The $10 Trillion Prize: Captivating the Newly Affluent in China and India

The lure of the Chinese consumer has tantalised global business since the beginning of openness and reform in the late 1970s. “If I could just sell one of my products to every person in China…” the thinking went, or even just several hundred million of them, then business would boom and the company would be a success.

That mode of thought has now matured but the prospect of selling, not only to more consumers in China, but now also those in India, continues to excite companies worldwide. On one hand, the offerings now include services and higher-value products. On the other, heavy regulation in many sectors of both markets prevents many companies from realising their Asian dreams.

In The $10 Trillion Prize, Michael J. Silverstein, Abeek Singhi, Carol Liao and David Michael of The Boston Consulting Group examine the realities of doing business in countries, the barriers and risks, and the prize that awaits those who get it right. At minimum, it will bolster a start-up’s business plan.

The 10 Trillion PrizeThe companies that succeed in China and India’s consumer markets will be the ones that succeed at home as well. That’s the viewpoint of Michael J. Silverstein and his team from The Boston Consulting Group in their dive deep into China and India, The $10 Trillion Prize. Introducing businesspeople from outside those countries to the consumers who are shaping the future of the global economy, the authors analyse what it takes to succeed in those countries, and why success there will also lead to success in Western markets.

Much has been written about China and India but not much attention has been paid to the people who are driving the economic boom: Chinese and Indian consumers. For the book, the authors conducted proprietary research and extensive field interviews by The Boston Consulting Group, providing new insight into the hopes, fears and ambitions of the rapidly growing Chinese and Indian middle and upper class. It introduces individual consumers and entrepreneurs, discusses the major trends that are shaping the consumer economy in China and India and provides lessons for business leaders who need to succeed in China, India and in their domestic markets.

The Number

Despite significant problems and hurdles, Chinese and Indians are ambitious and ready to power the consumer economy. The authors developed their model, and the figure from which the book’s title is derived, using the following:

  • Consumer spending in China and India will triple by the end of the decade. By 2020, Chinese consumers will spend USD 6.2 trillion annually on consumer goods and services; Indian consumers will spend USD 3.6 trillion. The two figures combined add up to the USD 10 trillion prize: The total amount of consumer spending in China and India that businesses can capture by the end of the decade.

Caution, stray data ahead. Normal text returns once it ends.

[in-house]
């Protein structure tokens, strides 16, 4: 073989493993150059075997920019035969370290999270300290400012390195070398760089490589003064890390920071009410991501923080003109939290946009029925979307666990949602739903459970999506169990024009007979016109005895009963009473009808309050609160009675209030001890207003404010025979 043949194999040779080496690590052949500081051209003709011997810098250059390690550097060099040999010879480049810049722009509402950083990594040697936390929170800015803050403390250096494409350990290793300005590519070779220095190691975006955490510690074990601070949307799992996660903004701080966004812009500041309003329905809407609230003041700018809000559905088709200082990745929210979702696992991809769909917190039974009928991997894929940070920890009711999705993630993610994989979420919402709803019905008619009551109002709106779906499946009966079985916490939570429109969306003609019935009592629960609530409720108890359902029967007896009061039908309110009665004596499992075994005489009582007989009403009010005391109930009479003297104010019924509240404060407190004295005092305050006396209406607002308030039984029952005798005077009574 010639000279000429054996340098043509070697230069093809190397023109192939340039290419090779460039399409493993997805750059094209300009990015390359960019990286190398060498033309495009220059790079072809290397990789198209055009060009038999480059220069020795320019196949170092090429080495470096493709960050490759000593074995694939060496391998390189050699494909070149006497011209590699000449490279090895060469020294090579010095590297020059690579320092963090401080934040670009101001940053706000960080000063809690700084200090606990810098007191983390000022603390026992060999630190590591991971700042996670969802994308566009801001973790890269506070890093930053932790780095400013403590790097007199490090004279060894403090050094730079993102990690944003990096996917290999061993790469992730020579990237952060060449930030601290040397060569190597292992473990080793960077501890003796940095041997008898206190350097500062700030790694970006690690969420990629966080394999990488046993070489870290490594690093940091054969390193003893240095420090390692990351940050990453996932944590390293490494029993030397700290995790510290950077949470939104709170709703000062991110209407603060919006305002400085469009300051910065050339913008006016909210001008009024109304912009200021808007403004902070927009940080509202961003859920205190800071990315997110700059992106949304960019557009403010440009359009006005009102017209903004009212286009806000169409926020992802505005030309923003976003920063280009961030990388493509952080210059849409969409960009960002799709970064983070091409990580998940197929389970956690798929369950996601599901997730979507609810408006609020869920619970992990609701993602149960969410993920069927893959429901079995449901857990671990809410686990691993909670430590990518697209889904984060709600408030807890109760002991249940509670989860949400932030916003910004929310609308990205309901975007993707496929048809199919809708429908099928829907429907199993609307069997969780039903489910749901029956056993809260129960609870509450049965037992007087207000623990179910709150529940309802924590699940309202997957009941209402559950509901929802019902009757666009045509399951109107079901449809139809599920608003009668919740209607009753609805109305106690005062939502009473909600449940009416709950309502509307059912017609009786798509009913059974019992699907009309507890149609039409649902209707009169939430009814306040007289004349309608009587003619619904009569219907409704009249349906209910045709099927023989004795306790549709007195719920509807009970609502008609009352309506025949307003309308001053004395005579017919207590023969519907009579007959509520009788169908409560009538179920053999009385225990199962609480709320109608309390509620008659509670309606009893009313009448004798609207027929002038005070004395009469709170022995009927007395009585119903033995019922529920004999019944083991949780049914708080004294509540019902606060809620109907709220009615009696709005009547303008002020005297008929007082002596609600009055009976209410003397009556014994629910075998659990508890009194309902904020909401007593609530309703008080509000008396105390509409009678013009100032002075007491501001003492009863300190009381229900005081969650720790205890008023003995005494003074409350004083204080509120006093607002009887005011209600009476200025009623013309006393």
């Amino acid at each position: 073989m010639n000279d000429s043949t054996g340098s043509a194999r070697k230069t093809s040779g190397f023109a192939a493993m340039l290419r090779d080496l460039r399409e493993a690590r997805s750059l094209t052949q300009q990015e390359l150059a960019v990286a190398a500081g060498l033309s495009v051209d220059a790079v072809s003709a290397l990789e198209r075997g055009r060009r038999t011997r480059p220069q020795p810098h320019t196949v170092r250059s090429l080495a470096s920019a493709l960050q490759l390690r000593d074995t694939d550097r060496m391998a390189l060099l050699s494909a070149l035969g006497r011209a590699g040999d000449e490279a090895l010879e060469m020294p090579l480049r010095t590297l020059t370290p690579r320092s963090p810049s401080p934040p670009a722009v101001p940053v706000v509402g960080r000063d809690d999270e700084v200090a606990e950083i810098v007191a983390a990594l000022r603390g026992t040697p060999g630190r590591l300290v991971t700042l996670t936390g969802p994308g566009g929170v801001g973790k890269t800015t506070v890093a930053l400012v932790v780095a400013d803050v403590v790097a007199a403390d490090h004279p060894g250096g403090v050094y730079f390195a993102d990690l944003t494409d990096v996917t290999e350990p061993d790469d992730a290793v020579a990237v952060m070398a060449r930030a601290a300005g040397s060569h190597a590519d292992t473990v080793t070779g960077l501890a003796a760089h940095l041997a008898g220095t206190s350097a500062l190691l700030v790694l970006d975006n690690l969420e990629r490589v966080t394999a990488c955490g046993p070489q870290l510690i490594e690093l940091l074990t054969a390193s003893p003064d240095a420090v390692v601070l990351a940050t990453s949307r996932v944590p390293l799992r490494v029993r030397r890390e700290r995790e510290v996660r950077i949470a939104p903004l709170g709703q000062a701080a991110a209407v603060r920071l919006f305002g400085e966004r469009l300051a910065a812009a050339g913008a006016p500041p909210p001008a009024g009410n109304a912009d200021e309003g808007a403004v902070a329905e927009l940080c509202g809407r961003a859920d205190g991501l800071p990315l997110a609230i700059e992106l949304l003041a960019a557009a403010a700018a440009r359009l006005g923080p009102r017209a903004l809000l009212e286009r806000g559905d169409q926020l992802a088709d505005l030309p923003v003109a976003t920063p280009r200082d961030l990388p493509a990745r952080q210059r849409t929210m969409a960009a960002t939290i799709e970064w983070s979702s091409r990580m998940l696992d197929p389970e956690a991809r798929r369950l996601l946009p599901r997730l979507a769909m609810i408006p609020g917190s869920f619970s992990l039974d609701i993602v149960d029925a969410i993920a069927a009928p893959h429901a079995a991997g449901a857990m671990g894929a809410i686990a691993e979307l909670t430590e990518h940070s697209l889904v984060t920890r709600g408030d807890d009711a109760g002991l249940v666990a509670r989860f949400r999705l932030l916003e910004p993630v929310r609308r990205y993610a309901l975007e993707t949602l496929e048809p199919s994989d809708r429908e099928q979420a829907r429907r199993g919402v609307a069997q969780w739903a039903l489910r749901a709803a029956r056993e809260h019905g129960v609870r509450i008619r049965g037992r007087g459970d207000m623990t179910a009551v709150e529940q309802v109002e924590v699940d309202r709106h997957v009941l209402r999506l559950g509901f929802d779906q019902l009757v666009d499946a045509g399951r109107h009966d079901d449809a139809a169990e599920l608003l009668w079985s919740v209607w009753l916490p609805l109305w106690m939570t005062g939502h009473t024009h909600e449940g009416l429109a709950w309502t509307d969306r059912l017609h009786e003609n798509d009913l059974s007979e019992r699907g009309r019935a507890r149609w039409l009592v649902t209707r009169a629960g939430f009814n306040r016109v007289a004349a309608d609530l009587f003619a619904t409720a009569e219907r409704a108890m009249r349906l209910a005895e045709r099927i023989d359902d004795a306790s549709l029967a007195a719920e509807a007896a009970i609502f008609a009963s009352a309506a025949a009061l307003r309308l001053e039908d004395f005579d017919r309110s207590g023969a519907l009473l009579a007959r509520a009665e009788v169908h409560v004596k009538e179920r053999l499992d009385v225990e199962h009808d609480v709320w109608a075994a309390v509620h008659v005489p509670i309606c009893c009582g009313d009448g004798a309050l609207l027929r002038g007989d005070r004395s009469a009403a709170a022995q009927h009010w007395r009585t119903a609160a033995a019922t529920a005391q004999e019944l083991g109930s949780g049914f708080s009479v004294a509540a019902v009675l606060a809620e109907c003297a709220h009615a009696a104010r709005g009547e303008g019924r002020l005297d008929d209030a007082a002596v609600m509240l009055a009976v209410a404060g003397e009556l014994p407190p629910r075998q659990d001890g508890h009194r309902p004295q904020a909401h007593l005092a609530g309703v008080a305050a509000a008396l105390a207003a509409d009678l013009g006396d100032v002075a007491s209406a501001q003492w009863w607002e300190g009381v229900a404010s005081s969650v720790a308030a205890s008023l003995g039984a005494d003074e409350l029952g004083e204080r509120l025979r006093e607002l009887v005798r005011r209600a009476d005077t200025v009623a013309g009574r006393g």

• If Chinese and Indian consumers dip into savings and take advantage of credit, the prize could be even bigger—as high as USD 13 billion annually by 2020.
  • The newly affluent are driving the upsurge. In both China and India, runaway growth in the middle and upper classes will fuel the consumer boom.
  • Chinese born in 2009 will consume 38 times more than those born in 1960. Indians born in 2009 will consume 13 times more than those born in 1960.
  • A combination of population and productivity growth will fuel the massive upsurge in consumer spending.
  • By 2020, there will be nearly one billion middle-class consumers in China and India—320 million households.
  • From 2010 to 2020, annual per capita incomes will increase on average from USD 4,400 to USD 12,300 in China and from USD 1,500 to USD 4,400 in India.

Four Key Concepts

According to The $10 Trillion Prize, businesses that successfully seize the China-India opportunity are those that master four key concepts. These concepts reveal the drivers of the Chinese and Indian consumer economies, and point the way to the global success that, the authors say, is the natural result of mastering China and India:

‘Paisa vasool’ or ‘money’s worth’: Paisa vasool is a Hindi phrase that means, literally, ‘money’s worth’. Loosely translated, it means ‘more for less’ (it describes the priorities of Chinese consumers as well).

Many consumers in China and India—even the most affluent—remember poverty and hardship. They’re also used to bargaining in the marketplace. Even the wealthiest don’t want to part with their money lightly. They want the best value from any purchase no matter what the price. Companies will succeed by setting the right price point (or multiple price points for different kinds of consumers), creating small packages that can be sold for pocket change, and making sure that they can communicate and demonstrate features and benefits in a convincing, compelling way.